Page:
Years ago, back in the Stone Age, I used to write music. I started while I was a student in Austria, namely because I had access to my roommate’s guitar (without his permission) and no access to a radio. Later, when I was back in the U.S., I kept it up and formed a Christian folk band at our college. One of the things that mystified me was that there was no relationship between how hard I worked on my songs and how they were received. Some songs I would labor over for months. Others would come to me in a moment of inspiration, and 20 minutes later I would have a song. And it always caught me as ironic that songs that were almost an afterthought often struck a chord with someone.
These days, I don’t write music anymore. But I do put words together for other reasons. Not only do I write novels and short stories, I write articles and opinion pieces for magazines and newspapers. And occasionally I’ve been known to present a sermon or two.
And it’s the same old story. Sometimes inspiration strikes and the words come easily. A moment of epiphany. In my 40 years of writing, I have had exactly three moments like that; situations where I knew exactly what needed to be said and the words flowed from my pen or my computer like butter. I remember waking up early on a Sunday morning one time after a very vivid dream, sneaking off to my living room while my wife was asleep, and writing a short story that became the kernel of what was later one of my first books.
But the vast majority of the time writing is work. I smile when I think of my early fantasies of being a writer who would sit around coffee shops, writing only when the muse struck, and turning those moments of inspiration into cold, hard cash and adulation by fans. Not likely. Writing is hard work.
But that’s not really the point I am getting at. In all those million or so words I have written, I can never quite predict which books and which ideas will strike a chord with a person. And I have come to the conclusion that having an effect on people, and hearing of their reaction, is the greatest reward I can ask for as a writer.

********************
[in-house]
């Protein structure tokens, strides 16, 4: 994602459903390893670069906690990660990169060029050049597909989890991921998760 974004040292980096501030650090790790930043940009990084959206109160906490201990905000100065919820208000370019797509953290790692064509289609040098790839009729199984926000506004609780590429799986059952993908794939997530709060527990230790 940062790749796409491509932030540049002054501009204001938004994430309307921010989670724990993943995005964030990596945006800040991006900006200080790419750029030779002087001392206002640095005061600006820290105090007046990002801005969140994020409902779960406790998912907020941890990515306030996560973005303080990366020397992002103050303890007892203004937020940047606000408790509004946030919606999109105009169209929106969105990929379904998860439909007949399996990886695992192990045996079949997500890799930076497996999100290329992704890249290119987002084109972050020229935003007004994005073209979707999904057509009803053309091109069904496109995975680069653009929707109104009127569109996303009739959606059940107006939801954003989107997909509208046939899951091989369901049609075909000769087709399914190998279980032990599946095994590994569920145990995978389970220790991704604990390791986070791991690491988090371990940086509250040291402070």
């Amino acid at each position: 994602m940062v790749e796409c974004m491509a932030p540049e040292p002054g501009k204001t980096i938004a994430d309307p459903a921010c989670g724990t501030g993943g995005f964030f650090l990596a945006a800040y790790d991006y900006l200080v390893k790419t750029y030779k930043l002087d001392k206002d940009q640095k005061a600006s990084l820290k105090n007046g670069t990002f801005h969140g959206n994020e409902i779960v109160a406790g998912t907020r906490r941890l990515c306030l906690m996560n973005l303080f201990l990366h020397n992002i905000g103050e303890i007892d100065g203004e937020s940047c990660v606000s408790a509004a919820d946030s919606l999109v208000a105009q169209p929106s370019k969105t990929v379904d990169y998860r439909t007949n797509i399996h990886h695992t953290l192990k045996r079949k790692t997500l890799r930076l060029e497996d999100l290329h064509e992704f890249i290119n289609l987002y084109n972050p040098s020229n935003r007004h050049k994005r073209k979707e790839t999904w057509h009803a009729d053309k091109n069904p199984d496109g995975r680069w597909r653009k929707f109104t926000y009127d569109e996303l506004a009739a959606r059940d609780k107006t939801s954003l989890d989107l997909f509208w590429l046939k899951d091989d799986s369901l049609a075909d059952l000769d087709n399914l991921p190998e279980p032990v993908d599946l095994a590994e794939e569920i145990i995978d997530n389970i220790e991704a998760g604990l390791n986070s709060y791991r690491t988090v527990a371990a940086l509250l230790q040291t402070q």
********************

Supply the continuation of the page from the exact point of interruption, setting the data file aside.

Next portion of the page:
Back in the 90s, I was an assistant editor of Listen magazine, a publication directed at teaching kids to stay away from drugs, including alcohol and tobacco. I got invited to come to Canadian University College in Alberta for a weekend. I don’t remember what I told them that weekend, but I do remember laboring over the sermon that I gave. Just before we went onto the stage in the very large church, I warned the person in charge that I tended to be very short with my sermons, telling her to not be surprised if I stopped after 15 minutes. She laughed and said, “Yeah, you’ll just be getting started after 15 minutes.” True to my word, 15 minutes after I started my sermon, I sat down. And I quietly laughed to myself as the people on the platform looked at each other in confusion, not sure what to do.
Three years later, I was at a series of meetings in Portland, Oregon, when a speaker got up to present something. And I was floored when she actually quoted from that sermon that I had given that day. I didn’t remember the gist of the sermon–I still don’t remember it. But apparently I had made an impression on one person.
There have been numerous situations when my words–as a writer or a speaker–have impressed someone. And to my chagrin, I imagine there have been some experiences I am not aware of when my words of actions have affected someone in a negative way as well. The important part I always need to remember is that I can never predict which words–and which action–it will be that will have a positive or negative effect.
Most of us will never get rich as writers, and that’s probably just as well. Wealth is overrated. But we can savor the moment of allowing our words to affect someone in a positive way. Our goal should be to have more positive influence than negative–in our words and in our actions.